For some companies, change is not so easy. Case in point: Adobe, which last week doubled down its efforts on Flash, releasing Flash Player 11, Air 3, and ramping up its 3-D and HD support--even as many critics argue the industry is shifting away from Flash and toward HTML5.
In what may be a perfect "if you can't beat 'em, join 'em" maneuver, Samsung has just revealed its answer to the iPad 2--a new set of Galaxy Tab tablets. They're pretty much clones of Apple's offering.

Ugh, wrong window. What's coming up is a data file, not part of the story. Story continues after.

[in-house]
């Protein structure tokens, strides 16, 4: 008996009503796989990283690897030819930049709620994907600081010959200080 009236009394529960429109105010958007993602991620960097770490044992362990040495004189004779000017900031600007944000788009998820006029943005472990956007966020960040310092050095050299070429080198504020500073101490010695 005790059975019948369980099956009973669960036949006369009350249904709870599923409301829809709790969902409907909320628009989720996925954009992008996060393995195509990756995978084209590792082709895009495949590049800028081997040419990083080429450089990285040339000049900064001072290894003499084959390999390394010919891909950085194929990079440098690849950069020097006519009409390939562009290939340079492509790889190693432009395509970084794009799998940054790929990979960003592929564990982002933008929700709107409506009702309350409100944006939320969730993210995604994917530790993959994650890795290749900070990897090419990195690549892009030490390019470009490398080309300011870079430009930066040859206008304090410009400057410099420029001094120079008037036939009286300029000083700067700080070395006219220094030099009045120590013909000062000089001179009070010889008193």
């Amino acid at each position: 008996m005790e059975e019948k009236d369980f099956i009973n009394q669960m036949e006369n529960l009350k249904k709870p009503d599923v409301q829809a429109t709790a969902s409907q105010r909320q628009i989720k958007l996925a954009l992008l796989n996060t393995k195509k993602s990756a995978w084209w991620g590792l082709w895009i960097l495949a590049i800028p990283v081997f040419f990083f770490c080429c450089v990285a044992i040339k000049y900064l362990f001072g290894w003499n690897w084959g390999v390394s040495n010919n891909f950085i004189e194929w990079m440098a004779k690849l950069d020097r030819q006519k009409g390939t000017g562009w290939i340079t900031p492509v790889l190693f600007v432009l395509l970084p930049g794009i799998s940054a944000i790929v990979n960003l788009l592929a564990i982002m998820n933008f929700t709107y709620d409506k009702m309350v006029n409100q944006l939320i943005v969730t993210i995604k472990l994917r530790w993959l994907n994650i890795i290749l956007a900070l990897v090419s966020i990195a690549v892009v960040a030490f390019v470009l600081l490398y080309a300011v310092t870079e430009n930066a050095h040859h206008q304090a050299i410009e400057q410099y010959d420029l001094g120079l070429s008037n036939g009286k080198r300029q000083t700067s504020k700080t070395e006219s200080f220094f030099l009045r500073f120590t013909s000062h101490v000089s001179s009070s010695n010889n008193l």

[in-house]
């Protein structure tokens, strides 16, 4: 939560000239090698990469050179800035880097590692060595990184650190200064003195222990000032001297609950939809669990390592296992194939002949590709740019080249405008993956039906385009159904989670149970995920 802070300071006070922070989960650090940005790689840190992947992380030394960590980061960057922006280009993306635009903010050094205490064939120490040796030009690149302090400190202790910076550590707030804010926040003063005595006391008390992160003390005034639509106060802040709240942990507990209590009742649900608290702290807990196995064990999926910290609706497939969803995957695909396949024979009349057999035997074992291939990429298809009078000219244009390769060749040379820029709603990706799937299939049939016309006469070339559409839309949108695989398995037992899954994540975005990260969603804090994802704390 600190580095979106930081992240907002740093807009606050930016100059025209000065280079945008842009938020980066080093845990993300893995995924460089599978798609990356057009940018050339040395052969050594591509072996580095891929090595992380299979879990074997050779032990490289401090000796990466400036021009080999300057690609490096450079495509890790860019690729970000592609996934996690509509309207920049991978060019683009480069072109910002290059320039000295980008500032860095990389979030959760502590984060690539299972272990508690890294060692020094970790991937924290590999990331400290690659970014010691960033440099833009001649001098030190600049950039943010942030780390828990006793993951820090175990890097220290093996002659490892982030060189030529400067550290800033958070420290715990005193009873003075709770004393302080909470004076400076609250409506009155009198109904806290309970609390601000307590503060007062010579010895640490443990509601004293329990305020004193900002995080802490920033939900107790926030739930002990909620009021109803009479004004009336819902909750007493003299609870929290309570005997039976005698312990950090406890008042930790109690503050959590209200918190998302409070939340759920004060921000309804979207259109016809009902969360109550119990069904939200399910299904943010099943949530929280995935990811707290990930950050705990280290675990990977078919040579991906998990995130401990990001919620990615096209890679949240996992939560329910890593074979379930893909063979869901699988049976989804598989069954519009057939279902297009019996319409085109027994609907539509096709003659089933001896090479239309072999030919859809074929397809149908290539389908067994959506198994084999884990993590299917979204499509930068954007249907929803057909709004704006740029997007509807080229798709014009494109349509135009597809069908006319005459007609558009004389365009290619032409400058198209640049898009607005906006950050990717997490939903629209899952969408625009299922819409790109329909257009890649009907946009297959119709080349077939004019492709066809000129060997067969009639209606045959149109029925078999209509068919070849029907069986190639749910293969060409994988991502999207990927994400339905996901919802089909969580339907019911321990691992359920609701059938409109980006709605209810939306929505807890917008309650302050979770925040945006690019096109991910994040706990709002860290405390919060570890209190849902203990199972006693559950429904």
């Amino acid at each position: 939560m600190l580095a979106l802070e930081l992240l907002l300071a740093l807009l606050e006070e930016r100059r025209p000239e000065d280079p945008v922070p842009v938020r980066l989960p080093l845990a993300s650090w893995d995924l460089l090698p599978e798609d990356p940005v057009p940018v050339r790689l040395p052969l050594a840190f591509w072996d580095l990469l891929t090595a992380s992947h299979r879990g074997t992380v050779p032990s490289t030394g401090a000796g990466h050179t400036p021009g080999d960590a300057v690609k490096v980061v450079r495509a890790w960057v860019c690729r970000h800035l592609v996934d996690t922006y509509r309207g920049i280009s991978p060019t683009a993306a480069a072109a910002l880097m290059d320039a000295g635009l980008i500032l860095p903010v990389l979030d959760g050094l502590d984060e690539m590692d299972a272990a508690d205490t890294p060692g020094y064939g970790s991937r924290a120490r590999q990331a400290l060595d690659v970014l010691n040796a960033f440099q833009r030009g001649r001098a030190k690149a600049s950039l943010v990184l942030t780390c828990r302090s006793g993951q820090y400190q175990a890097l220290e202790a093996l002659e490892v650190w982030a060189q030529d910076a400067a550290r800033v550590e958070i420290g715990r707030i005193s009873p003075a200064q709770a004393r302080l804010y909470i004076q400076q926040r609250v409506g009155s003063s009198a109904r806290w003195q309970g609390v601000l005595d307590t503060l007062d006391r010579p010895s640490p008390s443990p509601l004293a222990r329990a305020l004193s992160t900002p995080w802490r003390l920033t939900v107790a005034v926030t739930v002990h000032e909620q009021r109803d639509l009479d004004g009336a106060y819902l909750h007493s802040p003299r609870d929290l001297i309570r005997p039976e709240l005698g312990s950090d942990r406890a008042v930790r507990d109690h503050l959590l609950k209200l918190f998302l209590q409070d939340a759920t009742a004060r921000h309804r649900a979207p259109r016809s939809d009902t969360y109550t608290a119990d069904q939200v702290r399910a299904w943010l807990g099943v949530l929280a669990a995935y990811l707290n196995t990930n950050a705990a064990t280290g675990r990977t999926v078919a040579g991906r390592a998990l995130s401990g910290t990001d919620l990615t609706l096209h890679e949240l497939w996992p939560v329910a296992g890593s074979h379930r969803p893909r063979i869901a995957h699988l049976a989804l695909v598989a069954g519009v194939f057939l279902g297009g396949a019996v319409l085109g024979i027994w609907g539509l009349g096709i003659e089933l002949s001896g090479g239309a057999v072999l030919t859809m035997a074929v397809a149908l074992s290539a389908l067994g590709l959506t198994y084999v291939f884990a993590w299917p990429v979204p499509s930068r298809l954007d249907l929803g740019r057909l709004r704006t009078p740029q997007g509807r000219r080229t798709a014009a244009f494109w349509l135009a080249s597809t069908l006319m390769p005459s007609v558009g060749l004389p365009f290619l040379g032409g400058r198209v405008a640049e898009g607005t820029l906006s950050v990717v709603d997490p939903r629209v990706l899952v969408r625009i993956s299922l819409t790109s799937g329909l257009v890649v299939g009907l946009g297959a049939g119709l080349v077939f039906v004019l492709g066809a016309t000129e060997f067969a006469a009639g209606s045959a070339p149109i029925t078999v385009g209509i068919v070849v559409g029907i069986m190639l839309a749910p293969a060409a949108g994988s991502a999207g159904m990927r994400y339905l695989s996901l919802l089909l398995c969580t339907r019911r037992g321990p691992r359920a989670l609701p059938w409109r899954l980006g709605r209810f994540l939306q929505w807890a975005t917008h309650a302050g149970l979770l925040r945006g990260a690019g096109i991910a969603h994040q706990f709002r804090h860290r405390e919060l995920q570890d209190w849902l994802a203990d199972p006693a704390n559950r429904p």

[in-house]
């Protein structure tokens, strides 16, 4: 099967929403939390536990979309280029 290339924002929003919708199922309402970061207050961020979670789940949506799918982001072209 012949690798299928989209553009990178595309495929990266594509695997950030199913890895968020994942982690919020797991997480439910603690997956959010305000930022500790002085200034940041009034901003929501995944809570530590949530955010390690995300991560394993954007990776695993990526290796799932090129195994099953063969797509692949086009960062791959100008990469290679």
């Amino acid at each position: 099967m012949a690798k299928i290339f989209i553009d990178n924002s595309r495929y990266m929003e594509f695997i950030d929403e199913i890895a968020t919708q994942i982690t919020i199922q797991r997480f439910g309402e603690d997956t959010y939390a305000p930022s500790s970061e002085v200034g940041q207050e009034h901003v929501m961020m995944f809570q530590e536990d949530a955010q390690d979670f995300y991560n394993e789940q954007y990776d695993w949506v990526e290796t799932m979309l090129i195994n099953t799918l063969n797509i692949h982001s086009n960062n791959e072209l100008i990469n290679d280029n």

Today, Microsoft released Internet Explorer 9, the browser's latest iteration. Like competitors Firefox and Chrome, Microsoft is fully focused on the power of HTML5. What kind impact will that have on the web--and could it sound the death knell for Flash?
This video shows an unscientific but intriguing battle between Adobe Flash and HTML5 on mobile devices. For all the talk about HTML5 being the savior of Web video, you might expect it to not get trounced so thoroughly.
Think about your iPhone's New York Times or Facebook app. They don't feel like an installed program--they're much less clunky--nor a website, which is anything but native. Apps are some lighter in-between. Now Microsoft is trying to bring that same concept to Windows 7.